The past has a tendency to viewed in two ways. One; nostalgia, an imagining that the past was perfect, based in the reality it was probably ok. Two; with shame-the product of a complicated and rough time that doesn’t beg like it’s contrast to be exaggerated. Monuments capture one of these pasts for the onlooker. However, they refuse much of the time to reveal which way they wane, and it is in this case that the case is made-we should bend that dichotomy between nostalgia and shame to create what the past should be viewed with-reverence.
The example used in lecture was that of a monument to Italian facism that still stands in a plaza of a border town in Northern Italy. It is an impressive structure, and it’s belonging to a past, inspired by an even farther back past based on it’s neoclassical design, makes it a indicative case study in how a past can be shaped. The structure itself is a archetictural marvel, exhibiting a sort of grandiose neoclassicism that could only be the result of a someone powerful being willing to say that it need be that way to reflect their own grandiose and lust for the Greek and Roman. It is this very point that makes the monument so controversial, as the man who built it was of course Benito Mussolini. The conflict between hiding that history of shame but saving the monument itself is then a good way to view how we can shape the past.
For this monument the curator decided to give it second life as a museum. The goal of a museum being to achieve a state of reverence for the past, not celebrating it but acknowledging it and pointing to the future. To do this he kept the monument the same, a testament to it’s original unique form. However, the addition of a modern scrolling ring around the base of one of the legs is a step toward change, a nod that this past, of facism and hate is not worth preserving in it’s original state. It’s a reminder that we have tried to move past that. The museum beneath the monument however celebrates the form of the monument and pays testament to the victims of the ideas it originally meant to celebrate.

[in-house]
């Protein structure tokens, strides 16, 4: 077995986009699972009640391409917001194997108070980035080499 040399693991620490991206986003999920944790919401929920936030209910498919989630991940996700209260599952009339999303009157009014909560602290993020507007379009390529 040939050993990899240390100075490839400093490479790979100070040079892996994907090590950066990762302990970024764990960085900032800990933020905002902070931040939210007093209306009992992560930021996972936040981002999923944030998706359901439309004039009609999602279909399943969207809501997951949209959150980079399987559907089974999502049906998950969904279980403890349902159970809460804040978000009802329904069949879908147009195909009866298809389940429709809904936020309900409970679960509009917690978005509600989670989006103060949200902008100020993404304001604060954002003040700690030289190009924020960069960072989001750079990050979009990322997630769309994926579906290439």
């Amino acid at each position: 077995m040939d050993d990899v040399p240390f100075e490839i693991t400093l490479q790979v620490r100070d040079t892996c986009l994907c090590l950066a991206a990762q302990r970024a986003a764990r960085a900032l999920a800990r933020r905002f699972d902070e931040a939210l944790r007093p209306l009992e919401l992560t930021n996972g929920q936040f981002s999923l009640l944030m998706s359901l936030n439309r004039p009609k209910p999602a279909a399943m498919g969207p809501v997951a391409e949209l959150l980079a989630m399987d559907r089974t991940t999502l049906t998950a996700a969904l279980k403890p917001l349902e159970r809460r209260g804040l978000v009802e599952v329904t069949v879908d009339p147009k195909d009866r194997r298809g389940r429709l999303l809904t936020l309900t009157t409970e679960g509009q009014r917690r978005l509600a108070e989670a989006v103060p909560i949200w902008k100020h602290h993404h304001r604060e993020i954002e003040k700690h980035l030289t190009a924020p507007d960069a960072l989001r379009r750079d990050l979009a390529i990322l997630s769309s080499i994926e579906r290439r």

It’s most telling message is however how it looks to the future. In a chamber inscribed with the verses of a failed Italian fascist state, projections of hopeful messages for the future urge the reader to reach his/her’s conclusion about the past-because it’s time to move onto the future.
It is true that forgetting the past can lead to a terrible future. Striving for balance in this exercise is as crucial as the exercise itself. That is what the monument discussed in this lecture strives to do; give us the attendee a peace of mind about the past we know may have been horrible. That is after all, what art, even in our most public forums should do-make the pain of a time apparent to the whole world.